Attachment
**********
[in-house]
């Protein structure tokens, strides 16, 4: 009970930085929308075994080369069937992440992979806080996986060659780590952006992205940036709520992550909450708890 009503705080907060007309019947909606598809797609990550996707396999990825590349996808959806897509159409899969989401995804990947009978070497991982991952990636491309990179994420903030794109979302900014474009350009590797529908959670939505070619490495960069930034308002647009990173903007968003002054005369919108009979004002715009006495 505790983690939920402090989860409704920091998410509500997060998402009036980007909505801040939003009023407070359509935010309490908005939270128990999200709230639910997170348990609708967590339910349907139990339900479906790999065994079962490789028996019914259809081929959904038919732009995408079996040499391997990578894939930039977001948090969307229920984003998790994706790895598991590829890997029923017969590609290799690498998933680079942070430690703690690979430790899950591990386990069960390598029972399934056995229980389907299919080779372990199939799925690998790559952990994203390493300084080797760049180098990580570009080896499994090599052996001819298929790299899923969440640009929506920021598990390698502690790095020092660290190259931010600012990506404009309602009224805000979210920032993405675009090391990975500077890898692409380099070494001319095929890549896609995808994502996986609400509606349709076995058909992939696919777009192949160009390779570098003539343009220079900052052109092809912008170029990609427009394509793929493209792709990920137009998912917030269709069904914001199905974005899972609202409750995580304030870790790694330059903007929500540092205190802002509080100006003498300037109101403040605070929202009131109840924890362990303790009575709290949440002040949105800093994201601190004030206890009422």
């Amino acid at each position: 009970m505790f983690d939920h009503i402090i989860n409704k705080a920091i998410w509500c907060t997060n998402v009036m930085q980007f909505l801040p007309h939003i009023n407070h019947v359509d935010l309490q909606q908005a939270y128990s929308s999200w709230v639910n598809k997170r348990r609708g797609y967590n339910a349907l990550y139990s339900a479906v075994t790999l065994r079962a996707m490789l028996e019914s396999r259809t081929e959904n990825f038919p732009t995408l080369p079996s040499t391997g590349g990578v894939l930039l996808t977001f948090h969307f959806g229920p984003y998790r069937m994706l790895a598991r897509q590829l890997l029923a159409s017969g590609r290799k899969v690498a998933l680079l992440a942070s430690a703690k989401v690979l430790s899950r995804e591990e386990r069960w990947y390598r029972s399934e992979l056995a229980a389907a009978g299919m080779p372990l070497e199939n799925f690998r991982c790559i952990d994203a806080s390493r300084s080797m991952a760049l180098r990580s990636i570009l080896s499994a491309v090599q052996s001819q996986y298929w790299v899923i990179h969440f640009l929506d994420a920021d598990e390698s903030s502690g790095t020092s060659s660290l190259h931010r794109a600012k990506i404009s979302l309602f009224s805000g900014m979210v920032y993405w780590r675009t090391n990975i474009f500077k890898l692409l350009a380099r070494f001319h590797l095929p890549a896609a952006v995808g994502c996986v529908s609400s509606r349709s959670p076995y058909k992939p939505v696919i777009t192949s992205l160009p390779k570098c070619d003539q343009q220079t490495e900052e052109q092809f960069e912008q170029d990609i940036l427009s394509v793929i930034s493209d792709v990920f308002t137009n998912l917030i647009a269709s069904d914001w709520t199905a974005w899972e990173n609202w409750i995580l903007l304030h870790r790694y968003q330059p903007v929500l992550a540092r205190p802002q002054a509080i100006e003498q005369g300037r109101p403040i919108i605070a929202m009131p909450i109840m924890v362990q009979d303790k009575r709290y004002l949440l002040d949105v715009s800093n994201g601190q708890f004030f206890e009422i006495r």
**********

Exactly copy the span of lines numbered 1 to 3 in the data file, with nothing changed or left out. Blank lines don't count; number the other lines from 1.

[in-house]
């Protein structure tokens, strides 16, 4: 009970930085929308075994080369069937992440992979806080996986060659780590952006992205940036709520992550909450708890 009503705080907060007309019947909606598809797609990550996707396999990825590349996808959806897509159409899969989401995804990947009978070497991982991952990636491309990179994420903030794109979302900014474009350009590797529908959670939505070619490495960069930034308002647009990173903007968003002054005369919108009979004002715009006495 505790983690939920402090989860409704920091998410509500997060998402009036980007909505801040939003009023407070359509935010309490908005939270128990999200709230639910997170348990609708967590339910349907139990339900479906790999065994079962490789028996019914259809081929959904038919732009995408079996040499391997990578894939930039977001948090969307229920984003998790994706790895598991590829890997029923017969590609290799690498998933680079942070430690703690690979430790899950591990386990069960390598029972399934056995229980389907299919080779372990199939799925690998790559952990994203390493300084080797760049180098990580570009080896499994090599052996001819298929790299899923969440640009929506920021598990390698502690790095020092660290190259931010600012990506404009309602009224805000979210920032993405675009090391990975500077890898692409380099070494001319095929890549896609995808994502996986609400509606349709076995058909992939696919777009192949160009390779570098003539343009220079900052052109092809912008170029990609427009394509793929493209792709990920137009998912917030269709069904914001199905974005899972609202409750995580304030870790790694330059903007929500540092205190802002509080100006003498300037109101403040605070929202009131109840924890362990303790009575709290949440002040949105800093994201601190004030206890009422």
């Amino acid at each position: 009970m505790f983690d939920h009503i402090i989860n409704k705080a920091i998410w509500c907060t997060n998402v009036m930085q980007f909505l801040p007309h939003i009023n407070h019947v359509d935010l309490q909606q908005a939270y128990s929308s999200w709230v639910n598809k997170r348990r609708g797609y967590n339910a349907l990550y139990s339900a479906v075994t790999l065994r079962a996707m490789l028996e019914s396999r259809t081929e959904n990825f038919p732009t995408l080369p079996s040499t391997g590349g990578v894939l930039l996808t977001f948090h969307f959806g229920p984003y998790r069937m994706l790895a598991r897509q590829l890997l029923a159409s017969g590609r290799k899969v690498a998933l680079l992440a942070s430690a703690k989401v690979l430790s899950r995804e591990e386990r069960w990947y390598r029972s399934e992979l056995a229980a389907a009978g299919m080779p372990l070497e199939n799925f690998r991982c790559i952990d994203a806080s390493r300084s080797m991952a760049l180098r990580s990636i570009l080896s499994a491309v090599q052996s001819q996986y298929w790299v899923i990179h969440f640009l929506d994420a920021d598990e390698s903030s502690g790095t020092s060659s660290l190259h931010r794109a600012k990506i404009s979302l309602f009224s805000g900014m979210v920032y993405w780590r675009t090391n990975i474009f500077k890898l692409l350009a380099r070494f001319h590797l095929p890549a896609a952006v995808g994502c996986v529908s609400s509606r349709s959670p076995y058909k992939p939505v696919i777009t192949s992205l160009p390779k570098c070619d003539q343009q220079t490495e900052e052109q092809f960069e912008q170029d990609i940036l427009s394509v793929i930034s493209d792709v990920f308002t137009n998912l917030i647009a269709s069904d914001w709520t199905a974005w899972e990173n609202w409750i995580l903007l304030h870790r790694y968003q330059p903007v929500l992550a540092r205190p802002q002054a509080i100006e003498q005369g300037r109101p403040i919108i605070a929202m009131p909450i109840m924890v362990q009979d303790k009575r709290y004002l949440l002040d949105v715009s800093n994201g601190q708890f004030f206890e009422i006495r």